If you have the rights in your domain to do so, just help yourself out of this, otherwise you have to contact your Domain Administrator to help you.

On your Domain Controller:

  • Open “Active Directory Users and Computers”
  • In menu “View” check “Advanced Features” to be able to find the OU where your Cluster object is located in.
  • On the root of your domain right click and choose “Find…”
  • In drop down meny “Find” select “Computers”
  • In the text box for “Computer name” type your Cluster name and click button [ Find Now ]
  • View the “Properties” of your Cluster object that was found.
  • On tab “Object” you will find the location (OU) where your Cluster object is located in.
  • Close all popups.
  • Navigate to the location you just figured out, perform a right click and choose “Properties”.
  • In tab “Security” click the button [ Add… ]
  • Click the button [ Object Types… ] , mark the checkbox next to “Computers” and leave the popup with a click on [ OK ].
  • In the textbox enter the name of your Cluster, check the name and leave the popup with a click on button [ OK ].
  • In the field for the permissions mark the check box for “Create all child objects” and click Apply.
  • Leave the Dialog open.

 

Go to SQL Server Management Studio and repeat the attempt to create the Availability Group Listener.

Go back to the Domain Controller (or ask your Domain Admin to do so) and remove the “Create all child objects” permission for the Cluster.

 

Happy listening to your Availability Groups 🙂

Christoph

Posted in AlwaysOn Availability Groups, SQL Server, Uncategorized | Leave a comment

redgate SQL Monitor – The RPC Server is unavailable

Lucky me, I am setting up redgate SQL Monitor to monitor SQL Server Instances. First to say – as ever – redgate is developing ingeniously simple tools. So the installation just took minutes, the services on one VM, the repository database on another.

After having this successfully finished i logged into the Web GUI and configured my first target Host where the SQL Server Instance is running that i want to monitor.

As expected everything went fine and the windows metrics appeared like “Disk avg. write time”.

Problem

But i was not able to have a look at the SQL Server metrics. So something must have gone wrong. I had a look at Configuration -> Monitoring: “Monitored servers” and found an unconnected machine.

But wait – the first few seconds there was a “Monitoring connected” message, so something must have gone wrong a couple of seconds later on. In column “Actions” i chose the link “Show log”.

redgate_SQLMonitor_Errorlog

Of course i googled “The RPC server is unavailable” along with “0x800706BA”. As I am currently dealing with a Windows Server Failover Cluster Instance I tried the  workaround mentioned in Warning Event ID 5605 is Logged in Application log when querying MSCluster namespace through WMI and edited the ClusWMI.mof adding the value FALSE to [RequiresEncryption(FALSE)]. But that did not help.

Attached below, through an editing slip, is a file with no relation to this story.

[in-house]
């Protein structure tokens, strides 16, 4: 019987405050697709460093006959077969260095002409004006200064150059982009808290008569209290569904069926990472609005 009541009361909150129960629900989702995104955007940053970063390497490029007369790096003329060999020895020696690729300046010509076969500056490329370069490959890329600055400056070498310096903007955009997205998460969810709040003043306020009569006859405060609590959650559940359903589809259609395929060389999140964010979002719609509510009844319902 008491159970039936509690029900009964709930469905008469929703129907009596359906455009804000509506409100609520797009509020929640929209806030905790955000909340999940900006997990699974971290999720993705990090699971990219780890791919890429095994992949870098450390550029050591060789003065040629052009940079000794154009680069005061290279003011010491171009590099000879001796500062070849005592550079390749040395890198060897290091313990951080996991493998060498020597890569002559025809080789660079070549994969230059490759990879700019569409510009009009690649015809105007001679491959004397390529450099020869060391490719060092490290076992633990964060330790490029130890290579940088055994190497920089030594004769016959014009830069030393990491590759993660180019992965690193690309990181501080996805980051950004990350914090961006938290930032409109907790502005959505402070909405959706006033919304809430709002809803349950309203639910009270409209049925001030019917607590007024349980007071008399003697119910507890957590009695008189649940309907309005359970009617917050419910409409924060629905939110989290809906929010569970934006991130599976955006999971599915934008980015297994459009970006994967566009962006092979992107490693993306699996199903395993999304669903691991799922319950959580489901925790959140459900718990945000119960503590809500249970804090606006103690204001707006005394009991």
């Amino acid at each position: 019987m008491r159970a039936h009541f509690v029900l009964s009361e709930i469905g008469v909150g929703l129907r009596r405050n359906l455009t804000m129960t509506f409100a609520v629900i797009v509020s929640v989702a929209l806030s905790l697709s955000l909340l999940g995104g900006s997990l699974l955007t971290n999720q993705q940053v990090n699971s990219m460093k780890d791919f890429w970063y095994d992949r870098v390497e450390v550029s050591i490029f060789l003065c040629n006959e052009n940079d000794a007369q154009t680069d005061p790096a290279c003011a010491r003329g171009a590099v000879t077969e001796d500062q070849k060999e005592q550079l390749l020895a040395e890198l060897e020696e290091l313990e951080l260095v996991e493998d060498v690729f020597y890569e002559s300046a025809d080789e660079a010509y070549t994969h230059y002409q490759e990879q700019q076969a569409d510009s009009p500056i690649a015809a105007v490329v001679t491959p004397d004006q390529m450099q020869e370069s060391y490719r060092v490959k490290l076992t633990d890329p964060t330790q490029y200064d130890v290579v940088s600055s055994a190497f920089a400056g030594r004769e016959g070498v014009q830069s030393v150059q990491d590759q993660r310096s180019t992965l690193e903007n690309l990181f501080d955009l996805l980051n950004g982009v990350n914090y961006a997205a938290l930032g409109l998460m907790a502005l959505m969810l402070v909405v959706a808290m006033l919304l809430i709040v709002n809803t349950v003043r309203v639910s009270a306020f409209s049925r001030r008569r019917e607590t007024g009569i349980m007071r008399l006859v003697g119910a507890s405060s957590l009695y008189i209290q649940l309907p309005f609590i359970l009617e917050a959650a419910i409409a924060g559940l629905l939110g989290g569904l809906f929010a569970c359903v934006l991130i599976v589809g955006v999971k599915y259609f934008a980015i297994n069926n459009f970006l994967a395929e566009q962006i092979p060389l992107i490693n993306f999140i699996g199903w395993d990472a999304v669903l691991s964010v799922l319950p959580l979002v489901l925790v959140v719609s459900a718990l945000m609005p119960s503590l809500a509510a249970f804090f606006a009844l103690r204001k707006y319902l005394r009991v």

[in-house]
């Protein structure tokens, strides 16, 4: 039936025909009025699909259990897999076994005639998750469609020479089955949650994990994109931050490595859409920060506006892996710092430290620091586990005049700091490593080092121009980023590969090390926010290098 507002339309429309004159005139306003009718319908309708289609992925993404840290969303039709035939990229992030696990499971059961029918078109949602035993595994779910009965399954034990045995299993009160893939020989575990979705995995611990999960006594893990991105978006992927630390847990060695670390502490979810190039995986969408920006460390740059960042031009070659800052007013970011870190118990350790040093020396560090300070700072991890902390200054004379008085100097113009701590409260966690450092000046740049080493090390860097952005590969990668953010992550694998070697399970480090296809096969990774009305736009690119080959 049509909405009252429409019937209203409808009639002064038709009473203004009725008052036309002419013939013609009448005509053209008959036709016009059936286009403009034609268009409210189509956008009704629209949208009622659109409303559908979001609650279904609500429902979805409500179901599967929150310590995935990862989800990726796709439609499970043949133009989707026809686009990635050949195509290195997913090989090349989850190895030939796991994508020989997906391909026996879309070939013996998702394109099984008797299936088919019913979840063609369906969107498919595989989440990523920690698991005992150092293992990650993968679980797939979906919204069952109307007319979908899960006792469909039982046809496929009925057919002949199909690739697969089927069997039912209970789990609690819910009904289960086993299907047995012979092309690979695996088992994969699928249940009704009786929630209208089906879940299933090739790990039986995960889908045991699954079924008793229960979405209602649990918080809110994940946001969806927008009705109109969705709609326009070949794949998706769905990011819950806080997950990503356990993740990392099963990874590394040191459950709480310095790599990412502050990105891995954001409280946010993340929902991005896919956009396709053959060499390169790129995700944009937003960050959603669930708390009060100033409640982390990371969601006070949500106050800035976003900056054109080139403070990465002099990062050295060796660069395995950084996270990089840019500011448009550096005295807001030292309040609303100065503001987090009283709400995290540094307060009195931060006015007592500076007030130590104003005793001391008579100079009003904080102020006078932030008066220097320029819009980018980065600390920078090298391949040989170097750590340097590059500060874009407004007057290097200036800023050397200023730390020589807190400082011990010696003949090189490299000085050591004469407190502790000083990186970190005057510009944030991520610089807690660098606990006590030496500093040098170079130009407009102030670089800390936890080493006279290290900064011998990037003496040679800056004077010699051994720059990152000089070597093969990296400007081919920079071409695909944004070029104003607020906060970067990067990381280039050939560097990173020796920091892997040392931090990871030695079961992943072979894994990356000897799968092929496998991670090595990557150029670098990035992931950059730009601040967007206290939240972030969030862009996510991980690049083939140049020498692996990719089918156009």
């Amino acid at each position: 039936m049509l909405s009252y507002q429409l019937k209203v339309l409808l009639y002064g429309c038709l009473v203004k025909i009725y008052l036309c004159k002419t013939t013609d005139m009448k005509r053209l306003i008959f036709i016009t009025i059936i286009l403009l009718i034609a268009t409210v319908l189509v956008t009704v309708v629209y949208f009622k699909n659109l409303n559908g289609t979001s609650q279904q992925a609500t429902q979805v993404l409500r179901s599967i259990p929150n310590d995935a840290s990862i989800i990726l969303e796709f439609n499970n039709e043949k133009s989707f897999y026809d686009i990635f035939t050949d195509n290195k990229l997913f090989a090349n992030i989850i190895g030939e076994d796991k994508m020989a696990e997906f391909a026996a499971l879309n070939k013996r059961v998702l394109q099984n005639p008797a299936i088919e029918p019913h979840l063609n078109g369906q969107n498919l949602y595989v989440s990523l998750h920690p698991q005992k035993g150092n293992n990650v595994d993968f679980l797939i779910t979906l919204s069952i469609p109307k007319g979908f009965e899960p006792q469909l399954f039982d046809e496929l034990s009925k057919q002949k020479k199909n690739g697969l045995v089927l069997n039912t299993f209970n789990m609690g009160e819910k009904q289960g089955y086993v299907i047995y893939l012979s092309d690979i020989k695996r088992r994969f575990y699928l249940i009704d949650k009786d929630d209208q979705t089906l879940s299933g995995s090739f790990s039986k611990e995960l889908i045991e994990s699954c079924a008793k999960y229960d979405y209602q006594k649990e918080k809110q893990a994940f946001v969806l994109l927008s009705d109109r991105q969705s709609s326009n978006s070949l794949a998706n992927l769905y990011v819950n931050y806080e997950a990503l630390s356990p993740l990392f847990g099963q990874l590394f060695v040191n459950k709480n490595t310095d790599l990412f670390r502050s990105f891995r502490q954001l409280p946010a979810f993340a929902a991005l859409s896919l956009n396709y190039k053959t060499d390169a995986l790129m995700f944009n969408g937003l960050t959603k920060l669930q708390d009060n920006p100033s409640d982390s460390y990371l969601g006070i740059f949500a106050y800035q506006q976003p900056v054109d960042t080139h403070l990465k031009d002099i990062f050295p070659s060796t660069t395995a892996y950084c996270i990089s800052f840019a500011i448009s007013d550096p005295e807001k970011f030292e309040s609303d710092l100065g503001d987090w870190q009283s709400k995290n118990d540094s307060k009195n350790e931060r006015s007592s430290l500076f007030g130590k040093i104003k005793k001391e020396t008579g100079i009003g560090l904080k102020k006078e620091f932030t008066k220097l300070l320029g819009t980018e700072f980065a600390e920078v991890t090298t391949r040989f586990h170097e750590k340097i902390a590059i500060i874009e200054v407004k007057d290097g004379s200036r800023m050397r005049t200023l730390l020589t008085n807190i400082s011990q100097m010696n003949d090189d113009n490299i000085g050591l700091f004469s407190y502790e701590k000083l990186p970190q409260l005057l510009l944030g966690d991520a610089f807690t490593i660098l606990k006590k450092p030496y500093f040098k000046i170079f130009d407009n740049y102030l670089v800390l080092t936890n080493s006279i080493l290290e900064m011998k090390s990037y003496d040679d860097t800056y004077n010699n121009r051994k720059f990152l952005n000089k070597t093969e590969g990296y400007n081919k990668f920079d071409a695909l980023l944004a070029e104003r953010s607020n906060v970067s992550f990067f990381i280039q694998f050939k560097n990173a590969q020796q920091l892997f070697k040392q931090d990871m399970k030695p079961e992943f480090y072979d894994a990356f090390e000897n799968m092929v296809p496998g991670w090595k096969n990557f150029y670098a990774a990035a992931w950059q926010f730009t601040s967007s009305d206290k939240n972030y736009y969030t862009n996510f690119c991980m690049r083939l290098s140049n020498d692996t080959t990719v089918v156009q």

I also followed the advice from redgate support to check all methods that SQL Monitor uses to connect to the target Host and also the SQL Server Instance.

I also checked the firewall settings allowing tcp communication on port 135 and > 1024. Everything open.

When it came to WMI test using WbemTest I tried to connect to my target Host, but also received the well known error:

redgate_SQLMonitor_Wbem

So I consulted a colleague of mine to double check if my target Host was available from another VM.

Guess what: It was. So it must have had something to do with the configuration of the two VMs we were trying to connect to the target Host.

She mentioned that she had configured the DNS suffixes in the local search list.

That did the trick. With all my unsuccessful attempts to connect to my target Host I always defined it fqdn in SQL Monitor. But i guess that the WMI security settings on my target Host prevented me from getting the right response.

Solution

As the target Host is not in the same domain that my monitoring VM is in, i had to put the IP Address of the very target Host into the hosts file on the monitoring VM in location “C:\Windows\System32\drivers\etc\hosts”


123.45.67.89    SERVERNAME

Please note that I just put in the NetBIOS Name of the Server.

That did the trick.

Going back to SQL Monitor, deleting my unsuccessfully configured taret Host and configuring it once again, but this time not fqdn but only with the SERVERNAME it all worked well and finally i got everything up and running.

Happy monitoring to all of you 🙂

Thank you for reading,

Christoph